This leads on to advocacy’s wider role.  It’s not just about supporting individuals that you know and work with directly.  It’s about speaking up for groups of people where you feel that something isn’t right.  One – admittedly extreme – example: a residential care provider in Yorkshire, Maria Mallaband Care, were fined £1.6 million in 2016 for allowing a 91-year-old woman with dementia to die of severe hypothermia in one of their care homes[3].  The woman’s temperature was nearly 10 degrees below the hypothermia threshold of 35C, and the court described ‘systematic, systemic failures’ at the home.

But the court also noted that many people, including staff and relatives, had noticed the heating not working properly, and reported this to management.  My guess would be that there would have been many others coming in and out of the home – District Nurses, OTs – who would have noticed the same thing.  But no-one spoke up or advocated effectively.  This is why leadership, as expressed through advocacy, isn’t just about our own practice: it’s about addressing poor practice wherever we see it.  If you’re a social care leader, you don’t pass by on the other side.

And at the same time, you bang the drum for the positive side of social care.  Advocacy isn’t only needed for individuals.  I think the whole sector could do with some better advocacy – for the high quality care it delivers every day; to the difference it makes to people’s lives; for its role at the heart of communities; and as a significant local employer and driver of local economies.  So I’d encourage everyone to act as advocates, and ambassadors, for social care.  Of course we know the problems – we come up against them every day.  But social care has fantastic experience of confounding the problems and still delivering excellent care and support.  So let’s be leaders and advocates for ourselves: whether it’s in local or national media, or with councillors or MPs or government in general: let’s make the case for social care.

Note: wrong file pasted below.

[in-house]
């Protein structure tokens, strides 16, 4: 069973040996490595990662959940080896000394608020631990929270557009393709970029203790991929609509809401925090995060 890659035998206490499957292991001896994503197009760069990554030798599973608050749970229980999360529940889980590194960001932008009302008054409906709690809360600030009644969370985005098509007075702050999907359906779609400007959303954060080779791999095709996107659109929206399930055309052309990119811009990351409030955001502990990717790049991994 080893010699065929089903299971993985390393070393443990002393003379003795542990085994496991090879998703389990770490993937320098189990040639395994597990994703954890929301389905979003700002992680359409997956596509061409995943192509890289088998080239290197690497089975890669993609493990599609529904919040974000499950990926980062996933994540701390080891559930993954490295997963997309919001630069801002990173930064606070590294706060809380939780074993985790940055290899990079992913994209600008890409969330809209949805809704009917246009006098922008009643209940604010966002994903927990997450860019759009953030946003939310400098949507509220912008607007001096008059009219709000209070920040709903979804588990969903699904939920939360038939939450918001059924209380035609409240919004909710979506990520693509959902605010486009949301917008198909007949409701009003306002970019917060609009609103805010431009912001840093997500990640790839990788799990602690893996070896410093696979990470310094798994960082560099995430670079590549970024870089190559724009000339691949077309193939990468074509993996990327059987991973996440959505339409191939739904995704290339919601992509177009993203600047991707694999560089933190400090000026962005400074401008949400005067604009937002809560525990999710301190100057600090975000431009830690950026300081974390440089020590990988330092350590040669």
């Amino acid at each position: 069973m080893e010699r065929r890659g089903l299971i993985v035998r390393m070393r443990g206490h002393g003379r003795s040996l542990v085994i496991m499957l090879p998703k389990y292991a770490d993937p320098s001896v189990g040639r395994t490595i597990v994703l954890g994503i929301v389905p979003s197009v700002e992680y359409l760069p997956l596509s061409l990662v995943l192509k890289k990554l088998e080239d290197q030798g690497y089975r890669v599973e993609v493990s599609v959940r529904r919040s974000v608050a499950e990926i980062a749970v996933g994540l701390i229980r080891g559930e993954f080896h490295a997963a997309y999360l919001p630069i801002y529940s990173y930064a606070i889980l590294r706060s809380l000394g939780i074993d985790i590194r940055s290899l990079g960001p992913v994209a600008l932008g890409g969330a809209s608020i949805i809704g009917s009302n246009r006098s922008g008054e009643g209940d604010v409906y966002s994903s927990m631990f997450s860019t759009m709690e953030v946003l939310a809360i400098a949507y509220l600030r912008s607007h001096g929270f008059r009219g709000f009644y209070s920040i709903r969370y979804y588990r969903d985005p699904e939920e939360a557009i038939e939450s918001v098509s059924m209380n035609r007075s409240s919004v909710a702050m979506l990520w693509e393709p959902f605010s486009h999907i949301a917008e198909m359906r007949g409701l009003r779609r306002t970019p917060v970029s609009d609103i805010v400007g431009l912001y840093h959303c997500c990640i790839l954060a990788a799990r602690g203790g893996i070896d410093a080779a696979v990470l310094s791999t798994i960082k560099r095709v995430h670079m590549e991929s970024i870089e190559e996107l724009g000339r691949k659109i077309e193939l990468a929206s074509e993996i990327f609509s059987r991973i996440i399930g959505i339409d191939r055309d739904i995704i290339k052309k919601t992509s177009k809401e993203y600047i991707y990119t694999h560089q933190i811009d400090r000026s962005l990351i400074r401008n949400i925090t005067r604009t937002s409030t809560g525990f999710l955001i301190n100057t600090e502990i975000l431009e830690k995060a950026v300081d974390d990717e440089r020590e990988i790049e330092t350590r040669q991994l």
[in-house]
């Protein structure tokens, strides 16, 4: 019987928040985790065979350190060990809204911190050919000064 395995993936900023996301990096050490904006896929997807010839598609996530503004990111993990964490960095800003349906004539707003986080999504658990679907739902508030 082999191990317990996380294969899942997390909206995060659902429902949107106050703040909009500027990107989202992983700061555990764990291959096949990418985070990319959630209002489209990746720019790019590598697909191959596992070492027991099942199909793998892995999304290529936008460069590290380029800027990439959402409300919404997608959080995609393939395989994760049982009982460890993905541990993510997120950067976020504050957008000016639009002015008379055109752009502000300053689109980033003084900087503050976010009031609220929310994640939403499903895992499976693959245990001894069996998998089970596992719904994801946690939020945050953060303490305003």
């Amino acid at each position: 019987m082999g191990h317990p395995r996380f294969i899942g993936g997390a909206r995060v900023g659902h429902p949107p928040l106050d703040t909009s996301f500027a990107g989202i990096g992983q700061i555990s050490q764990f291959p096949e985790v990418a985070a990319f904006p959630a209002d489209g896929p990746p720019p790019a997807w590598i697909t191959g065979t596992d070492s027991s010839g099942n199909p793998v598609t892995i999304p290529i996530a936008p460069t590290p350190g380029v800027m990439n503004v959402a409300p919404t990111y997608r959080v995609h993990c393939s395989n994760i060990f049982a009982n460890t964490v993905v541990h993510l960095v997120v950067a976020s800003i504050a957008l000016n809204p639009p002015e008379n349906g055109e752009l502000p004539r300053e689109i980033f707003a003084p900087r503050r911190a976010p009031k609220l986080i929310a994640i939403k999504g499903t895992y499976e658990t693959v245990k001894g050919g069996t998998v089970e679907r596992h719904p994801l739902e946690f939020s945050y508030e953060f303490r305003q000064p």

If you have examples of great leadership in your service, please send them in to www.caretalk.co.uk or contact Debbie.sorkin@leadershipcentre.org.uk

Debbie Sorkin is National Director of Systems Leadership at The Leadership Centre.  Debbie.sorkin@leadershipcentre.org.uk @DebbieSorkin2


[1] The Leadership Qualities Framework for Adult Social Care: National Skills Academy for Social Care.  See: http://tiny.cc/4vpt1x

[2] See: https://www.theguardian.com/society/2016/sep/28/care-home-residents-deprived-of-liberty-in-record-numbers?CMP=share_btn_link

[3] See: https://www.theguardian.com/uk-news/2016/sep/28/care-home-maria-mallaband-care-fined-allowing-woman-freeze-death?CMP=share_btn_link

Edel Harris